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Tuesday, February 7 • 6:00pm - 9:00pm
Student Research-in-Progress Poster Display. Evaluating insecticide exposure risk for grassland wildlife on public lands

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AUTHOR: Katelin Goebel, University of Minnesota Twin Cities
ABSTRACT: Increasing evidence suggests that acute toxicity to pesticides may be a greater threat to grassland wildlife than habitat loss due to agricultural intensification. In Minnesota, many of the remaining grasslands are highly fragmented and surrounded by row crops, including over 3 million hectares of soybeans. The primary insecticides used to combat soybean aphids in Minnesota’s agricultural region, namely chlorpyrifos, lambda-cyhalothrin, and bifenthrin, have been shown to be highly toxic to non-target organisms such as birds and pollinators. Members of the public and Minnesota Department of Natural Resources wildlife managers have observed fewer birds and insects after these insecticides are applied in late summer, raising concerns regarding the impacts of these chemicals on populations of grassland wildlife. However, little is known about the deposition of these chemicals in grasslands in an agricultural matrix under typical application conditions. The objectives of our research project are to assess the direct and indirect exposure risks of grassland birds and their insect food resources to soybean aphid insecticides in Minnesota’s farmland region. Our study sites will be located in southwestern and south-central Minnesota, and sampling will take place during summer 2017. Our research will allow us to inform decision-making by land managers and private landowners so they can better design areas managed for wildlife and grass buffers, thus reducing the impacts of spray drift on grassland wildlife.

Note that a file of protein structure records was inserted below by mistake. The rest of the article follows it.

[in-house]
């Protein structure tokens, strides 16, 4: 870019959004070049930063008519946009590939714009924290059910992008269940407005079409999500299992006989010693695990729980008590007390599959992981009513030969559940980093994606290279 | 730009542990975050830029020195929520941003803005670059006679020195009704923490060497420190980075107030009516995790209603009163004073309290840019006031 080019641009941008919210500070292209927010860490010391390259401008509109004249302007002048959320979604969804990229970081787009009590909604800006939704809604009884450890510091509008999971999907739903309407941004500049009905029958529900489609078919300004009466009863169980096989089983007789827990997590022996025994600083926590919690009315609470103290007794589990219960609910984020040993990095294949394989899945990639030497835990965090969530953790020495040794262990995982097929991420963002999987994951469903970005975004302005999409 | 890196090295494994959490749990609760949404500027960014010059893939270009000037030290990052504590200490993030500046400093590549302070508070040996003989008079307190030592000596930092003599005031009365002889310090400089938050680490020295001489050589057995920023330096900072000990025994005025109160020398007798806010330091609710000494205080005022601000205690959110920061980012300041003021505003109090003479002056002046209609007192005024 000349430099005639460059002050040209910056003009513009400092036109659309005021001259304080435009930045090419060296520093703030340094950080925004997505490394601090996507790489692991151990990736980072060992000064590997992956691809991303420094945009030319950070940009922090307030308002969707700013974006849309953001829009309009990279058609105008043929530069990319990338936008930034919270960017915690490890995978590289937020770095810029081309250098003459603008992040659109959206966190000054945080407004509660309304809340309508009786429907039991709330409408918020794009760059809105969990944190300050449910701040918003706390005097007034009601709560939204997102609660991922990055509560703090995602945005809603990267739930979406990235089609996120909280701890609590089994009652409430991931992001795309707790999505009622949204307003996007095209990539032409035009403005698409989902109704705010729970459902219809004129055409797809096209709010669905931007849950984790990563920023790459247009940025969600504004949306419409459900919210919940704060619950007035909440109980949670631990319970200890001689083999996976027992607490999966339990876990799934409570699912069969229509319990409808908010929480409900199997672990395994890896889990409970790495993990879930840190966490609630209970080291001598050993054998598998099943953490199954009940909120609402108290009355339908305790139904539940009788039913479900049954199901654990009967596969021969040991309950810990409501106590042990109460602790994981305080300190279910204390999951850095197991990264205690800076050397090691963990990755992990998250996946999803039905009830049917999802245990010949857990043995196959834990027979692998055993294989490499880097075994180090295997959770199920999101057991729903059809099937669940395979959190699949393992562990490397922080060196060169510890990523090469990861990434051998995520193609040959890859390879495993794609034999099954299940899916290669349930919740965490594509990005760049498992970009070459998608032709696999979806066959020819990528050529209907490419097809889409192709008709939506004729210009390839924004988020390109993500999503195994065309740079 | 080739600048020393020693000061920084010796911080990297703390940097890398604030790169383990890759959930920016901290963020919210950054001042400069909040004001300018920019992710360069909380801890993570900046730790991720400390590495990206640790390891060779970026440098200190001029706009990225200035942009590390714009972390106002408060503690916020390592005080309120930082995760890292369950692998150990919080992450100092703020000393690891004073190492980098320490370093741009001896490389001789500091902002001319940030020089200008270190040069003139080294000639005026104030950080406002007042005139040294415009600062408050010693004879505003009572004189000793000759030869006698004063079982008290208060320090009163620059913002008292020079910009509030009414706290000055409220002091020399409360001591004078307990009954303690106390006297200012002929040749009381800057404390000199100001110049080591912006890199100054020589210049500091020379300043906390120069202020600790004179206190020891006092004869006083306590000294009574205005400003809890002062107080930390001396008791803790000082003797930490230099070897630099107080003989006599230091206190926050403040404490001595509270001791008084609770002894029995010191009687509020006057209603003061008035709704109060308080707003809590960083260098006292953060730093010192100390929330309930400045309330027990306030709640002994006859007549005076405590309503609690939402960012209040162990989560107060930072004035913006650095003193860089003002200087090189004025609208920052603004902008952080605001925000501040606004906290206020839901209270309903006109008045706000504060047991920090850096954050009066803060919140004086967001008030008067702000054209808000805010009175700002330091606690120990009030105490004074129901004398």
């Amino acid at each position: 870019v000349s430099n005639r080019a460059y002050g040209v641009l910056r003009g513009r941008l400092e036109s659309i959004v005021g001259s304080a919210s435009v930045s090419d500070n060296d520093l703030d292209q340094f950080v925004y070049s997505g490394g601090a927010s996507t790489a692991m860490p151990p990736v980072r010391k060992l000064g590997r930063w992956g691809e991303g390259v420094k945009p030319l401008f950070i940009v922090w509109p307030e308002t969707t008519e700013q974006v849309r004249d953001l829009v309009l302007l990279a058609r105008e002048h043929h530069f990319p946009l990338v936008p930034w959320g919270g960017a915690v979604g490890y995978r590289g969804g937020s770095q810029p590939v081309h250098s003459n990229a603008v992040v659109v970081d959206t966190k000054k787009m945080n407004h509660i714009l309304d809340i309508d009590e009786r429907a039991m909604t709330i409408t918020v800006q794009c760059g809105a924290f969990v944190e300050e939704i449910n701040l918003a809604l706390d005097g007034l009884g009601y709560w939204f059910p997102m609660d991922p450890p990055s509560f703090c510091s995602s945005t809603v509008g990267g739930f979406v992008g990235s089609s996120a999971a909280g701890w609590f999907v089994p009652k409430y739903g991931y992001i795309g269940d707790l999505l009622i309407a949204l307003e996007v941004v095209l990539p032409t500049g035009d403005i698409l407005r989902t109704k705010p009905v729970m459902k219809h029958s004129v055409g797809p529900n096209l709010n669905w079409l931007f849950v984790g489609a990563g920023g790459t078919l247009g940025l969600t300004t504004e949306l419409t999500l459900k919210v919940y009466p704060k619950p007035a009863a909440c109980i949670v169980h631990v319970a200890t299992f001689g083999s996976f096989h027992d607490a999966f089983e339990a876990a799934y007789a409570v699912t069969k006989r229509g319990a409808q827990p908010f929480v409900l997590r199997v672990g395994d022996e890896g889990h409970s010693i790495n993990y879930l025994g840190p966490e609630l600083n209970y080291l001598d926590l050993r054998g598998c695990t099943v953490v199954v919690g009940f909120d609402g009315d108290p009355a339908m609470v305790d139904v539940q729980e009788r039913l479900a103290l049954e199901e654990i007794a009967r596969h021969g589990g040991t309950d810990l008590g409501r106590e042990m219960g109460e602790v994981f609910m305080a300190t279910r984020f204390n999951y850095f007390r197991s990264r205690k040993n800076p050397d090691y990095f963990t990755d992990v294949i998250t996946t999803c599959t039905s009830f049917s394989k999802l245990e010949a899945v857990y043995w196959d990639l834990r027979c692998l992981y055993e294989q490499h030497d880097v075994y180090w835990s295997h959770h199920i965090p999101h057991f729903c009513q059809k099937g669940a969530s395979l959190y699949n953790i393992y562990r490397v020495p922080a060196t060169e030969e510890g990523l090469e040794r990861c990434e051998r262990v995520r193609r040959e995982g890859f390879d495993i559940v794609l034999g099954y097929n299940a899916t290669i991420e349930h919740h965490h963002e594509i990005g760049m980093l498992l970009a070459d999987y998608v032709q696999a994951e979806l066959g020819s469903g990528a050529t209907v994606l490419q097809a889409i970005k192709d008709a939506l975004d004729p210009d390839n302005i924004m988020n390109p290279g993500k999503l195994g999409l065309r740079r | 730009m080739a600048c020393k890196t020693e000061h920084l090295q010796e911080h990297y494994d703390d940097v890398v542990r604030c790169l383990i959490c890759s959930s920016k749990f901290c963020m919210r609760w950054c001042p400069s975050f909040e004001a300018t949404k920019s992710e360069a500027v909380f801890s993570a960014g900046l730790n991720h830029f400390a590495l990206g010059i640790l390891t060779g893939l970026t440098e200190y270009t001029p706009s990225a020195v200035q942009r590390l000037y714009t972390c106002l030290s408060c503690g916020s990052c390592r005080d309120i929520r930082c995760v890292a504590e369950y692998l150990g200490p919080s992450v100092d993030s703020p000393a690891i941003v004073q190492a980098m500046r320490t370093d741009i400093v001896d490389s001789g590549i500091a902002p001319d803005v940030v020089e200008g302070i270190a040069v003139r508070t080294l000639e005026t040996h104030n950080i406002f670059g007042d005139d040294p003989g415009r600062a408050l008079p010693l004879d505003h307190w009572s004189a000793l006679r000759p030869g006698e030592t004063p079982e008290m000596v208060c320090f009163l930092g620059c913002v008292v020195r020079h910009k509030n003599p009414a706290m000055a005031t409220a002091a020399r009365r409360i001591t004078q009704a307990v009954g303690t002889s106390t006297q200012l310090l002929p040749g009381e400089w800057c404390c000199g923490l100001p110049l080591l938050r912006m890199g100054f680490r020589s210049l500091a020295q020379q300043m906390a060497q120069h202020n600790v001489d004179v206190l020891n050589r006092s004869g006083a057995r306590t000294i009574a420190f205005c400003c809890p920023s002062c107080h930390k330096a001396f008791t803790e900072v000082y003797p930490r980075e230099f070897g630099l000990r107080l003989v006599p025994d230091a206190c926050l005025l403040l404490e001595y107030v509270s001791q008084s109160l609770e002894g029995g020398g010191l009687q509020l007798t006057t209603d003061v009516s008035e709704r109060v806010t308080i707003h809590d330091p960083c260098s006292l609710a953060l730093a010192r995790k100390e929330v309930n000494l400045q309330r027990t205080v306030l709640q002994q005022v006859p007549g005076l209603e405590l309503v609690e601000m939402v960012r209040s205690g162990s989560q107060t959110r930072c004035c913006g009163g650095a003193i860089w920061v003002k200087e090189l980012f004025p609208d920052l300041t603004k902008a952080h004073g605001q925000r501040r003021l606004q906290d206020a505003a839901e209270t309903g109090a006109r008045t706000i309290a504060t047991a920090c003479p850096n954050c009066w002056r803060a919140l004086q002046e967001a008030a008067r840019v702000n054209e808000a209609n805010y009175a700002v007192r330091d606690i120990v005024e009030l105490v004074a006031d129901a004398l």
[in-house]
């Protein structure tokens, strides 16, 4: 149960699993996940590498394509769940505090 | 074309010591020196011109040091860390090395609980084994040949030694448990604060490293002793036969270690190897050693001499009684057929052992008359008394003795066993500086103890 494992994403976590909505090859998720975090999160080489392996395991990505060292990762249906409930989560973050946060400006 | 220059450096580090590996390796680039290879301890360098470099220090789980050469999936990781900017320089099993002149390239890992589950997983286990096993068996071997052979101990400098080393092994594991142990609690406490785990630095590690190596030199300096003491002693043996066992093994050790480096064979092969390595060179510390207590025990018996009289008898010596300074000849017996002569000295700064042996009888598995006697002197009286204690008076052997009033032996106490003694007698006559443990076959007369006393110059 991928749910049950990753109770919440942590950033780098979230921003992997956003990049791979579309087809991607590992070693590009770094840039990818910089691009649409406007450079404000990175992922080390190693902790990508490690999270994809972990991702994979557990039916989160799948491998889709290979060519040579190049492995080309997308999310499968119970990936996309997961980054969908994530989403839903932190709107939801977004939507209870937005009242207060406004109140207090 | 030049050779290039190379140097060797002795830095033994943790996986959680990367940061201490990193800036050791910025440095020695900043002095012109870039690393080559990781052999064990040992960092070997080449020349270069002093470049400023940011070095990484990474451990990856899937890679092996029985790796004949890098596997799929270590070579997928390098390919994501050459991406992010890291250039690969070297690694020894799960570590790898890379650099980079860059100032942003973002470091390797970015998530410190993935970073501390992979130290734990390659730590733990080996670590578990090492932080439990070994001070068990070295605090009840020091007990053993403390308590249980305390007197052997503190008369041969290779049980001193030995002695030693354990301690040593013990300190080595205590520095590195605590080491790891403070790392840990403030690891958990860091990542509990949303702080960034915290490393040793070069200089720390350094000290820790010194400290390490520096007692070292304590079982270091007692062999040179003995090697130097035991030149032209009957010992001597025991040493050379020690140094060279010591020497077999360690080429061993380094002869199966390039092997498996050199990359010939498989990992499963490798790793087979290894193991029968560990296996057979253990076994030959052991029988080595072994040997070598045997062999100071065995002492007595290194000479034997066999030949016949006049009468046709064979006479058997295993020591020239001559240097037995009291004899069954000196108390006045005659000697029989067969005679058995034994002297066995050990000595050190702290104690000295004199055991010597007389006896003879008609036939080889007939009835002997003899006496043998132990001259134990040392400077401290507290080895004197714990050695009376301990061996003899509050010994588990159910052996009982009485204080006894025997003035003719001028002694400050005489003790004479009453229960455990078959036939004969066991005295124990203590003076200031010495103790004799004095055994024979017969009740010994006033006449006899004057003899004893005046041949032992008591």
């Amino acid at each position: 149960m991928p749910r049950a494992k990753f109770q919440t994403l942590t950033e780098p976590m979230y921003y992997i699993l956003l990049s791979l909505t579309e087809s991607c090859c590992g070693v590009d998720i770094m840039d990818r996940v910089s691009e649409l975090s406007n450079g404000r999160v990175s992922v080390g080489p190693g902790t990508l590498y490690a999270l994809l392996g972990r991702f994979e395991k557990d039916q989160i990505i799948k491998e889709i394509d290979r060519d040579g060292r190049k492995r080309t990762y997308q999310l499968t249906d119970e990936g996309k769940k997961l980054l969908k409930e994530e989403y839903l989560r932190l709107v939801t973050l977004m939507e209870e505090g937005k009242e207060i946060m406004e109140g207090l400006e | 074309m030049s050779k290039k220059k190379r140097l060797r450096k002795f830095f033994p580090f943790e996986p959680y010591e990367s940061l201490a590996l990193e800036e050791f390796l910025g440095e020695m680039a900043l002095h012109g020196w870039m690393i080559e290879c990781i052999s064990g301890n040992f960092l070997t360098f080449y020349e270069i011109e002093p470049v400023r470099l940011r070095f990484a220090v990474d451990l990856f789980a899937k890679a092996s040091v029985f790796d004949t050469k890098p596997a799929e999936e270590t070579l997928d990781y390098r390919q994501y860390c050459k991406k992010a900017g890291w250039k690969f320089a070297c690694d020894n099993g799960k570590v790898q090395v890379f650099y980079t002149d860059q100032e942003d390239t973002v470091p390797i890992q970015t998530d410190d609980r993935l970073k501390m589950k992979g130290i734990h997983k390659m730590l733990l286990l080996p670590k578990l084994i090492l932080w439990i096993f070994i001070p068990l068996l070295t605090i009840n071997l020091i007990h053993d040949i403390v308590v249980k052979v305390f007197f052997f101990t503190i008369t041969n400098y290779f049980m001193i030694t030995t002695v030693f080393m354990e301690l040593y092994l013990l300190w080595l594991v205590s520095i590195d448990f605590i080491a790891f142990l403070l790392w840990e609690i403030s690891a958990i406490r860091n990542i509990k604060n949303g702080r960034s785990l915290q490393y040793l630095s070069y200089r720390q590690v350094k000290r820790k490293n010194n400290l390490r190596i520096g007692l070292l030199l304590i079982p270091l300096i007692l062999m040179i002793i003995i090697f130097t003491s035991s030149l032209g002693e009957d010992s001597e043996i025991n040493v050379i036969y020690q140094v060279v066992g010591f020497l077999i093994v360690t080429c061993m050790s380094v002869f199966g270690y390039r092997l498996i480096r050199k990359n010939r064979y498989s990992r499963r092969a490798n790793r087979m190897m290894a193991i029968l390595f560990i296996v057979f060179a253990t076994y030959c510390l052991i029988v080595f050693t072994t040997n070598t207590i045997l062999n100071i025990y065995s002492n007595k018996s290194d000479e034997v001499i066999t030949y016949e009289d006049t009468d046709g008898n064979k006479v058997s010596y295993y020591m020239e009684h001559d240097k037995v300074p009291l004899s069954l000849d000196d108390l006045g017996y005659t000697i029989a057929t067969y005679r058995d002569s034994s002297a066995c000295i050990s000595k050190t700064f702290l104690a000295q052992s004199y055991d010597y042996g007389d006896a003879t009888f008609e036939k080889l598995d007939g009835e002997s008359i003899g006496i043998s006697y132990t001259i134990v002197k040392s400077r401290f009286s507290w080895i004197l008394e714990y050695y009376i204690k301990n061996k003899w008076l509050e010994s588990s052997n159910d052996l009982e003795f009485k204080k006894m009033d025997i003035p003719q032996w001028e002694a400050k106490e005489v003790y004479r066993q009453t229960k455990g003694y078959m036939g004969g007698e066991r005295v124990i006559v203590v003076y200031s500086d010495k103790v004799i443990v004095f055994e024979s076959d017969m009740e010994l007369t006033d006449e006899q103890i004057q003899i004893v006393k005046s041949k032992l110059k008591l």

Tuesday February 7, 2017 6:00pm - 9:00pm CST
Olive Branch Room

Attendees (3)